Gaddafi’s son to run for Libyan Presidency.
Written by Derrick Asaba on November 15, 2021
Saif al-Islam al-Gaddafi, 49, on Sunday appeared at the election centre in the southern town of Sebha to register as a presidential candidate for the December Libyan vote.
“Saif al-Islam al-Gaddafi submitted … his candidacy for the presidential election to the High National Electoral Commission office in the southern city of Sebha,” a statement by the commission said on Sunday.
This vote process according to Reuters is planned to help end the years of chaos since his father, Muammar al-Gaddafi was toppled in an era that ended with uprisings.
He is one of the most prominent and controversial figures expected to run for president. Others are Eastern military commander Khalifa Haftar, Prime Minister Abdulhamid al-Dbeibah and parliament speaker Aguila Saleh.
His formal entry into an election whose rules are still contested by Libya’s power struggle factions may cast new questions over a contest that features candidates viewed in some regions as unacceptable.
Libya’s military prosecutor, answerable to the unity government’s Defence ministry in Tripoli, confirmed it had written to the electoral commission to demand it put Gaddafi’s candidacy on pause.
Despite the public backing of most Libyan factions and foreign powers for elections on December 24, the vote remains in doubt as rival entities debate over the rules and schedule.
A major conference in Paris on Friday agreed to sanction any who disrupt or prevent the vote, but with less than six weeks to go, there is still no agreement on rules to govern who should be able to run.
While Saif al-Islam is likely to play on nostalgia for the era before the 2011 uprising that swept his father from power and ushered in a decade of chaos and violence, analysts say he may not prove to be a front runner.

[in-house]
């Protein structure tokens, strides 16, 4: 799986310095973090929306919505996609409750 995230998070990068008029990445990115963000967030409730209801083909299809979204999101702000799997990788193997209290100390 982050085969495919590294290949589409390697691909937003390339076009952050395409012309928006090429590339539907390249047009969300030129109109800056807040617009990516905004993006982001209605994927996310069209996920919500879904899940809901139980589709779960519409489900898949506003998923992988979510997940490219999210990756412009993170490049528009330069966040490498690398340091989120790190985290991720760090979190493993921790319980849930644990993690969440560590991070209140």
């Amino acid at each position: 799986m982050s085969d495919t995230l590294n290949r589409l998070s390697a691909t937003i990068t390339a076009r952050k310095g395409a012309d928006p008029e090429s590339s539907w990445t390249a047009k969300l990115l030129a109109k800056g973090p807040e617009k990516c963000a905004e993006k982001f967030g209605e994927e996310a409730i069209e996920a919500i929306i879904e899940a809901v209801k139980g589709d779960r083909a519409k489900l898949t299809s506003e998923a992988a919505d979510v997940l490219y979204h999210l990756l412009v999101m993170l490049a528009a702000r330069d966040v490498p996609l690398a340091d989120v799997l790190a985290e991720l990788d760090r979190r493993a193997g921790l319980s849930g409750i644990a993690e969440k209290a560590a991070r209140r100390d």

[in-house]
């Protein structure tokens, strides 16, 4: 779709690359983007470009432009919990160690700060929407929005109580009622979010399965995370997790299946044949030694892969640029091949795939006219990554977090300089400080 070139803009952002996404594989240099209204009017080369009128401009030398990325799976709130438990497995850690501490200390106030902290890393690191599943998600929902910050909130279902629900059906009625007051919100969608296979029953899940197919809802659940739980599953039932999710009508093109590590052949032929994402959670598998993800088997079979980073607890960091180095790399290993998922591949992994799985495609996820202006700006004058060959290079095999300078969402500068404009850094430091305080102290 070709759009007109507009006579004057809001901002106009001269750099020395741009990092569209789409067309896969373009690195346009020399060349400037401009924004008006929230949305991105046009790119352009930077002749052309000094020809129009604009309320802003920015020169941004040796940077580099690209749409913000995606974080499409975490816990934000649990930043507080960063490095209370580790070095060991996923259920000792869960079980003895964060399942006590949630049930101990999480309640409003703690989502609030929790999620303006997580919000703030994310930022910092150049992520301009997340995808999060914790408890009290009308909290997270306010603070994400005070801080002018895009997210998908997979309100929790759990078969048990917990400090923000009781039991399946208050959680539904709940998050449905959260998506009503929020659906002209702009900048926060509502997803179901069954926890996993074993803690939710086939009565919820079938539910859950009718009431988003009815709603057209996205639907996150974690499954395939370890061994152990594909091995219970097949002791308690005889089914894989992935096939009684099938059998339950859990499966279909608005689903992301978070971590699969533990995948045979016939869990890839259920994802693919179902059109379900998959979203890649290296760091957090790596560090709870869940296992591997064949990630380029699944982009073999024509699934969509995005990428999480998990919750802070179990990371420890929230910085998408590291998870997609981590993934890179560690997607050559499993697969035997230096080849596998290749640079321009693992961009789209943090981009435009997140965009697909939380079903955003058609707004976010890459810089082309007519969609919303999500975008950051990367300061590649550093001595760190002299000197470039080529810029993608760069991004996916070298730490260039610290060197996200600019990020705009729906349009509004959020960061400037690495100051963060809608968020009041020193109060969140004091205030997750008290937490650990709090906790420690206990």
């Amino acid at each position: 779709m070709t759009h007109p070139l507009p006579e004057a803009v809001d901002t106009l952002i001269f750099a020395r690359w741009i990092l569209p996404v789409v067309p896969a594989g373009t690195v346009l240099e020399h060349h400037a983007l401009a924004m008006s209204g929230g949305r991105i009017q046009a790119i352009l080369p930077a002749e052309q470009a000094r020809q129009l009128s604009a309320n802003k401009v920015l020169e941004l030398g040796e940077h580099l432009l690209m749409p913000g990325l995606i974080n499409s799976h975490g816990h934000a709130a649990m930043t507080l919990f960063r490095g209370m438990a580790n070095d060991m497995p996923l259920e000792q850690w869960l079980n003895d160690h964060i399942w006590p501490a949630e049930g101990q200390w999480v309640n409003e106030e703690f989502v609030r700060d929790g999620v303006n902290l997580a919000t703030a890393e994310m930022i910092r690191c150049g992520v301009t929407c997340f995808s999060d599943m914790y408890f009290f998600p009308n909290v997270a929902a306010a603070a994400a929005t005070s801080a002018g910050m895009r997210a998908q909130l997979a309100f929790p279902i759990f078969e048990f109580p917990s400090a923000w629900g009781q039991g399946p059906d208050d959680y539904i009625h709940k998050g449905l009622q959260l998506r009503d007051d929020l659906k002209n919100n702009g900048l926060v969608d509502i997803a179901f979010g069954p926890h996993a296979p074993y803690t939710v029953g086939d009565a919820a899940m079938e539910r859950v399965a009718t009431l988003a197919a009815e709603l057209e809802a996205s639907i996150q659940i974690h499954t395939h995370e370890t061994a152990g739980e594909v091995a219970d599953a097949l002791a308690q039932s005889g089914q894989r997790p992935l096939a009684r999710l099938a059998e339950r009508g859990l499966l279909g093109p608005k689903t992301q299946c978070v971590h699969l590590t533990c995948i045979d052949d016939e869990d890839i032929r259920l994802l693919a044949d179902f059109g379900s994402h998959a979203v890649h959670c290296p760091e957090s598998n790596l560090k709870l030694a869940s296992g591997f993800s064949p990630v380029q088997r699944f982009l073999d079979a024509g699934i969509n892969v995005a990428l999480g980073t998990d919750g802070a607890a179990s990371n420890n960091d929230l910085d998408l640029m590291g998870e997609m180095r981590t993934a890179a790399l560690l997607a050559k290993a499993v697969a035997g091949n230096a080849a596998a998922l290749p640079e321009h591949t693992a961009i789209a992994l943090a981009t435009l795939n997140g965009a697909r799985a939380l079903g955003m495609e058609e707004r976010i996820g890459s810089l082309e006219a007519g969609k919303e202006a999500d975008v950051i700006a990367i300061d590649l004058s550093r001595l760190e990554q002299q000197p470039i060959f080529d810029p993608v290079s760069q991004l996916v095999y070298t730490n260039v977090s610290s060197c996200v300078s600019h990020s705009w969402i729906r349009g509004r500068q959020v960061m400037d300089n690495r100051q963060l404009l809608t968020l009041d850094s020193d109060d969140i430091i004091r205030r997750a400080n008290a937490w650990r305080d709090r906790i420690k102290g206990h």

Ibrahim Fraihat, an associate professor of conflict resolution at the Doha Institute, said Saif al-Islam Gaddafi has some support among the former regime loyalists, and also within certain tribal forces.
“I don’t think he has any chance of winning this election, I don’t think he himself thinks that he has a chance. For him, this is a political message that he’s trying to send; that he’s back at the political scene and part of the game and also that he can run in the election and he’s ignoring the International Criminal Court’s request for him to be handed over.” Fraihat told Aljazeera.
After his announcement, Gaddafi supporters demonstrated in his hometown of Sirte and in Bani Walid, a former Gaddafi stronghold.
Muammar al-Gaddafi was captured outside Sirte by opposition fighters in Oct. 2011 and summarily shot. Saif al-Islam was seized days later by fighters from Zintan as he tried to flee Libya for Niger.
After his 2015 conviction, he would likely face arrest or other dangers if he appeared publicly in the capital Tripoli. He is also wanted by the International Criminal Court.
Educated at the London School of Economics and a fluent English speaker, Saif al-Islam was once seen by many governments as the acceptable, Western-friendly face of Libya, and a possible heir apparently
But when a rebellion broke out in 2011 against Muammar Gaddafi’s long rule, Saif al-Islam immediately chose family and clan loyalties over his many friendships in the West, telling Reuters television: “We fight here in Libya; we die here in Libya.”